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Old Aug 31, 2003, 12:34 AM   #1
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Default 50mm for portrait?

With the 1.6x factor a 50 becomes an 80. Does that make a 1.4 50 a decent portrait lens? I always preferred a 90 or more for face shots in 35mm. Does the multiplier effect the f stop also or would it be an 80mm 1.4? Thanks
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Old Sep 7, 2003, 7:43 AM   #2
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Interesting question, I'm sure some do know an answer. Maybe this should be placed in general?
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Old Sep 7, 2003, 8:06 AM   #3
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Default Yup,Yer Right!

You are correct......80mm 1.4.
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Old Sep 7, 2003, 10:11 AM   #4
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The one downside of the 50 f1.4 is that it is very sharp lens. Most people, when doing portrates like the picture a little soft. Who wants to see every imperfection and pore in their face?

But yes, I believe that the 50 f1.4 is considered a very good portrate lens.

I would read these reviews before jump in:

http://www.fredmiranda.com/reviews/s...ort=7&thecat=2

Eric
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Old Sep 7, 2003, 11:31 AM   #5
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Thanks for the NEW answers. Klaus & NHL had answered before but then the forum went down & everything went bye, bye!!!
ericS, I know what you mean. Unless you are shooting 16 year olds, too much detail can be depressing! Wonder what a "forgiving" portrait lens would be? mostly I was thinking of the 1.4 & low light which could soften things a bit, Thanks again all!!
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Old Sep 7, 2003, 5:20 PM   #6
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I have no knowledge of studio lighting, so I couldn't really say. IT might help. There are some people here who really know their studio lighting, so you might post something about that in the flash(studio) section.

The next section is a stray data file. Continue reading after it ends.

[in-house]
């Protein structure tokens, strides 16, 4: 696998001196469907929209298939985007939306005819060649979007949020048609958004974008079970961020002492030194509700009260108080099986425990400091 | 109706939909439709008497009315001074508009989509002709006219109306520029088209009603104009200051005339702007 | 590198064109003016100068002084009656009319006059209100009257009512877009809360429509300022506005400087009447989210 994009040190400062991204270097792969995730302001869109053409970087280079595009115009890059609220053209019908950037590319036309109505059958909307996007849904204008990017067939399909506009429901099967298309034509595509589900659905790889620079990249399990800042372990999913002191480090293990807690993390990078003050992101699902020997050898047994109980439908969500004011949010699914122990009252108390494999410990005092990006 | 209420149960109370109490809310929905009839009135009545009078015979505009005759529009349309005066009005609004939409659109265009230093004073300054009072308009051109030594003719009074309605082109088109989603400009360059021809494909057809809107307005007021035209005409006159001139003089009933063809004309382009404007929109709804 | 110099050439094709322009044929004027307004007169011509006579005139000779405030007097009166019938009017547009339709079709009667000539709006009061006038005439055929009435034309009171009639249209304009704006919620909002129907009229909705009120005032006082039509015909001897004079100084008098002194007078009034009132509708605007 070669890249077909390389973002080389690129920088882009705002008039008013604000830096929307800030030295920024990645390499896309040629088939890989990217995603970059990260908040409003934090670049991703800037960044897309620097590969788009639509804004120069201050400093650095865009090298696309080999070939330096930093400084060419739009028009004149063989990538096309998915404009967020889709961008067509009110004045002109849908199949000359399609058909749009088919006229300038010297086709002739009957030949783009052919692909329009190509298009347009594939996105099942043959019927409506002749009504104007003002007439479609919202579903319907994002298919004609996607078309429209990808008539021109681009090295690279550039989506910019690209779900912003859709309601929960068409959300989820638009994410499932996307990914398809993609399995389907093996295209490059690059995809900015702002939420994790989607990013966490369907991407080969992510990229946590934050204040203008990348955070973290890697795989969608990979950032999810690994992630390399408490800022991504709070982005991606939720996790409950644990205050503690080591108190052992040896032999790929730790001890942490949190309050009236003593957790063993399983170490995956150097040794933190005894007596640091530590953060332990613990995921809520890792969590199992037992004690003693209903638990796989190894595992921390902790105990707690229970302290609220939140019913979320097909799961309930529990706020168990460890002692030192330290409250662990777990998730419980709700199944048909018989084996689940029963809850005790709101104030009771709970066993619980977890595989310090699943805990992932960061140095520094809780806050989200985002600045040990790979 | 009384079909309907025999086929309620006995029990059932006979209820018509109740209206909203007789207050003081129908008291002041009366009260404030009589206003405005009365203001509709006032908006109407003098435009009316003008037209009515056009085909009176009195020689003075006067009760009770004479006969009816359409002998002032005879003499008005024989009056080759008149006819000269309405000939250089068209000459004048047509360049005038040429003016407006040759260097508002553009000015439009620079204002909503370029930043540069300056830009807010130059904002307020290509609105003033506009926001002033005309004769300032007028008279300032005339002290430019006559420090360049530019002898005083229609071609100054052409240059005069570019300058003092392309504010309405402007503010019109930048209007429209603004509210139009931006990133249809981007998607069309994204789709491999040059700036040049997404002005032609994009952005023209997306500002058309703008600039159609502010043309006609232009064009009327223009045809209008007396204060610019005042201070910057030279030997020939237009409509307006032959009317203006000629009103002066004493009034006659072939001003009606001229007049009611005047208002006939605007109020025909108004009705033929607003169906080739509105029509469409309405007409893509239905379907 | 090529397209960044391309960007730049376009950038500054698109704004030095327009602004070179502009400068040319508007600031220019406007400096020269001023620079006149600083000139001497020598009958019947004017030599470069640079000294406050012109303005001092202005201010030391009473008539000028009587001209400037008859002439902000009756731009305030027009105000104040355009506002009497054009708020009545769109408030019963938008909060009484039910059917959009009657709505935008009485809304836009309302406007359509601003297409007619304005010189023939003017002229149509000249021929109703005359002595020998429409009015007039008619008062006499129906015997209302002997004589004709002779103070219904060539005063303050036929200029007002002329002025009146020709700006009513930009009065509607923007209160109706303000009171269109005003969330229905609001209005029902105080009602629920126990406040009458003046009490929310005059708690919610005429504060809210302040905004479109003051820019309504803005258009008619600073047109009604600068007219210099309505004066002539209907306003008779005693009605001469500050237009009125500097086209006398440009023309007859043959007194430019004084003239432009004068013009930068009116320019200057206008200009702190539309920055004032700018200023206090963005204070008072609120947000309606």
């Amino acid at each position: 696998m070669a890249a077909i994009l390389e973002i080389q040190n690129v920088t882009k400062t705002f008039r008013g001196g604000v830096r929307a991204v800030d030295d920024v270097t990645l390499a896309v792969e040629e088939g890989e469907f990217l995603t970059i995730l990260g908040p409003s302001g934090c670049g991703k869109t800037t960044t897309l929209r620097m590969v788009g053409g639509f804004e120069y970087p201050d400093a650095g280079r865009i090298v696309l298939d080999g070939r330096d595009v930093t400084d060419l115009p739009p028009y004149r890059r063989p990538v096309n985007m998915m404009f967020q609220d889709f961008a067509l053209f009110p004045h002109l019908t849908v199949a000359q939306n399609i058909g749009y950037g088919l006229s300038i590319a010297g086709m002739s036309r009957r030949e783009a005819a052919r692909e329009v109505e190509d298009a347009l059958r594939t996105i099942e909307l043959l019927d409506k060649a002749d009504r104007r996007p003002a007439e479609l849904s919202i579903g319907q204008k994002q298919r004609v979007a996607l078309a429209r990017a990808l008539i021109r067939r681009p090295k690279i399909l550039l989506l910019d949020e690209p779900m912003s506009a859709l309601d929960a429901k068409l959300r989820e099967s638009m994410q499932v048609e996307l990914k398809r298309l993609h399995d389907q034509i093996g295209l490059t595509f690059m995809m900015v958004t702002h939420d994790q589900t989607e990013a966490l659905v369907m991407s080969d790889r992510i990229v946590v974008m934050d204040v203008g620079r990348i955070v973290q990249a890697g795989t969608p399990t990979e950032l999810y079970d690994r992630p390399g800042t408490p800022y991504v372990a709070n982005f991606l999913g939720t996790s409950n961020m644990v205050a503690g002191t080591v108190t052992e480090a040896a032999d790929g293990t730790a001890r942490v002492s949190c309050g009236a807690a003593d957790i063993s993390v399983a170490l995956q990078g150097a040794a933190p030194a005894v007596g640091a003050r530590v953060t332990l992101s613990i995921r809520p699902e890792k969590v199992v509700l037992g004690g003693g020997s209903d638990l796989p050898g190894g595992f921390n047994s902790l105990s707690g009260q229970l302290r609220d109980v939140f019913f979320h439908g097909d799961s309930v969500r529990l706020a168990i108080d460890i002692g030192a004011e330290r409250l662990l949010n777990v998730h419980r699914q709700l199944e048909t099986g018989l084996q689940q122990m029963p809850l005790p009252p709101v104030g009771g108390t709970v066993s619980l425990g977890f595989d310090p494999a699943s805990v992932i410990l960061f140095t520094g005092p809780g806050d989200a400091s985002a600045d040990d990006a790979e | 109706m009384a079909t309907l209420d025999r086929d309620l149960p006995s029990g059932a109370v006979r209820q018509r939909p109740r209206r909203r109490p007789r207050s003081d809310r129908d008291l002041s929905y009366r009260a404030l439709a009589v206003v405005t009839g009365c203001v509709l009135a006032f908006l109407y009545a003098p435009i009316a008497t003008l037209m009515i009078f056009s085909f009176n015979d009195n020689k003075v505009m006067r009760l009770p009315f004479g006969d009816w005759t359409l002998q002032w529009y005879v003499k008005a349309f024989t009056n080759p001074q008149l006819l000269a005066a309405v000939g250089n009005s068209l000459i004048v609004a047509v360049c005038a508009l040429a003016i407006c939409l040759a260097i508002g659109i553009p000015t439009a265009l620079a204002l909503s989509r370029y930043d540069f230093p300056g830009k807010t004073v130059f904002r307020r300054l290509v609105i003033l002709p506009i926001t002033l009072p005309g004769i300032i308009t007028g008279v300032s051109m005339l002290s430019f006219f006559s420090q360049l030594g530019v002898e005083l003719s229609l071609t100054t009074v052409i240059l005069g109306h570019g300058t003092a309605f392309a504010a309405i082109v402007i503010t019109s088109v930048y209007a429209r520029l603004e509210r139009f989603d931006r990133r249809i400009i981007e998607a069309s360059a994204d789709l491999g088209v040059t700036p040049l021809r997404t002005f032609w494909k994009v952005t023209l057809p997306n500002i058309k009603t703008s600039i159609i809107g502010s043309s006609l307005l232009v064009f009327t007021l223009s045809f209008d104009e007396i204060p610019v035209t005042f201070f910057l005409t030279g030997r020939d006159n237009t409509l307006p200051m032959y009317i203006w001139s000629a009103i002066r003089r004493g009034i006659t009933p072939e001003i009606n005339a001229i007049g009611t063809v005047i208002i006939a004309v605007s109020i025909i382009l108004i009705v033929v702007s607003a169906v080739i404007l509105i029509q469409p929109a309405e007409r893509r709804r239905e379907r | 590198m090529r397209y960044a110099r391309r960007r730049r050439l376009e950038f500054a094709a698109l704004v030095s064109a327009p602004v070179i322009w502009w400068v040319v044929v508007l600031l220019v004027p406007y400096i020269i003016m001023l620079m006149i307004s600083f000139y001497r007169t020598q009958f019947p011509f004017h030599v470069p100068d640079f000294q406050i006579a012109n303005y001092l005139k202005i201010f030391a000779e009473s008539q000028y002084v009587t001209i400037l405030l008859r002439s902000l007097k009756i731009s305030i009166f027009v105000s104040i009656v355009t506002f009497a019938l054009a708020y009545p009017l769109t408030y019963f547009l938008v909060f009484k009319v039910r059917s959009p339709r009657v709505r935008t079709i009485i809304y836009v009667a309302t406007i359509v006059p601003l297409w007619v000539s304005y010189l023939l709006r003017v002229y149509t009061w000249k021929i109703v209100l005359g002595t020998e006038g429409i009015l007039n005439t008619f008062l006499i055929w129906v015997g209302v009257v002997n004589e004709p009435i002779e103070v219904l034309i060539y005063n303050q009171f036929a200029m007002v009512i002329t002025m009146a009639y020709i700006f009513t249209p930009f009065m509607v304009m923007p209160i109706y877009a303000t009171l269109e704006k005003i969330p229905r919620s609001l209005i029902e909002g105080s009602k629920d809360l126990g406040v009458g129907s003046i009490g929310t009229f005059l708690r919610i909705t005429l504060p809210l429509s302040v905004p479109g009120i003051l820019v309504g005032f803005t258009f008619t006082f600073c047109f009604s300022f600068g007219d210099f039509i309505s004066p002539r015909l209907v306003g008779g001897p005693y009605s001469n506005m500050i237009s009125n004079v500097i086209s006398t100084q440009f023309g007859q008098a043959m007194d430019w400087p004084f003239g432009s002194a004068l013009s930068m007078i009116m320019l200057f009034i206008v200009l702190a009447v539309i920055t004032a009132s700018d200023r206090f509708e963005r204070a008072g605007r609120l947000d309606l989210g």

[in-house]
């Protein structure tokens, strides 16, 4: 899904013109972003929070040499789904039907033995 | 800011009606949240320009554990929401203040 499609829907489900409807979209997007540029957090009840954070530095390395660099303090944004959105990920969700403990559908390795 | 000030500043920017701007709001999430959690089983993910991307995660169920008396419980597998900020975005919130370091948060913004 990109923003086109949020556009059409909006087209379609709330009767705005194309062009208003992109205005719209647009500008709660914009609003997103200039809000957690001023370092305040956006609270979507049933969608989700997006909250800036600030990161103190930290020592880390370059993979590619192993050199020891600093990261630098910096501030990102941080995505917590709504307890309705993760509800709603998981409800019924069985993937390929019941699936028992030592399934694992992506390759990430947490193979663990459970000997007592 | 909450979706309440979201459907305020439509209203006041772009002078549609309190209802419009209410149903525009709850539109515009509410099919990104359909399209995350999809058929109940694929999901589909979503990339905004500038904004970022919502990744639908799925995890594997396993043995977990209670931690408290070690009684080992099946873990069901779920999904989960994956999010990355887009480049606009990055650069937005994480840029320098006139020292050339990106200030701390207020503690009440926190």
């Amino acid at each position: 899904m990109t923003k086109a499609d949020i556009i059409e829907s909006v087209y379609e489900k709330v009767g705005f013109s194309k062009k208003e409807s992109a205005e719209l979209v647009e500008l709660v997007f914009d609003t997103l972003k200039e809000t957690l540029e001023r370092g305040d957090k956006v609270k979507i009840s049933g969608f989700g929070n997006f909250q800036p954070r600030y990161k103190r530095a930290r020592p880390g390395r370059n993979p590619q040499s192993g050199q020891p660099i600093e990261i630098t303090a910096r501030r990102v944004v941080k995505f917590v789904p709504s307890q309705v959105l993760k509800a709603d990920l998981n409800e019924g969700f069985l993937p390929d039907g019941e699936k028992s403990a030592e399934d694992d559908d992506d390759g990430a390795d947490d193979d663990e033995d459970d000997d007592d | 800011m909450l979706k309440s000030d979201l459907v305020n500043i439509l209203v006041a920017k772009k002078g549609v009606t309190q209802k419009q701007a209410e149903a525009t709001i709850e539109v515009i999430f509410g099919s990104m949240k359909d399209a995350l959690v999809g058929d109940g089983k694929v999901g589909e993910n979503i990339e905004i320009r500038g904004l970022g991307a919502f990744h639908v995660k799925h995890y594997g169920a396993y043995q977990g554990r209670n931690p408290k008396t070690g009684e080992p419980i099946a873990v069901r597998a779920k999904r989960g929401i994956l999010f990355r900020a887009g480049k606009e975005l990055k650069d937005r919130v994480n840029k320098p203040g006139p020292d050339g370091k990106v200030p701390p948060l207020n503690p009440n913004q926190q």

Eric
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Old Sep 8, 2003, 6:34 AM   #7
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Actually this is when Photoshop becomes quite necessary... You want the lens as sharp as possible, the rest is all on post processing:
1. Create a duplicate layer of the portrait
2. Apply Gaussian blur (with 30-40% opacity)
3. Selectively go back and erase the areas you want to keep sharp, ie hair lines, eye lashes, lips, clothe lines etc... Beside there's also healing and cloning tools for other blemishes.

The skin can be as smooth as any magazine cover! :lol: :lol: :lol:
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Old Sep 8, 2003, 8:58 AM   #8
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Great tip----- thanks NHL :lol:
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Old Sep 15, 2003, 5:25 PM   #9
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A program called ClearSkin that can be applied as a standalone (free) or a PS Plugin. Jascan posted a link to the site with a great example of an image after it's run through the program in this thread:
http://www.stevesforums.com/phpBB2/v...ic.php?t=13937
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Old Oct 3, 2003, 9:50 PM   #10
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OK time has passed, I've read more (know more?) & here is another question. In another thread someone said that the 1.6 factor was a crop but didn't change the perspective. Soooooo, this is what I'm trying to figure out.

We all know that you don't want to use a wide angle for head shots as the face will distort. In 35mm an 80 or 90 keeps the nose from jumping out at you. So with 1.6 I would stand further back but do you get the same 50mm perspective? Would it be better to get a 1.8 85 so that the face flattens a little????? :roll:
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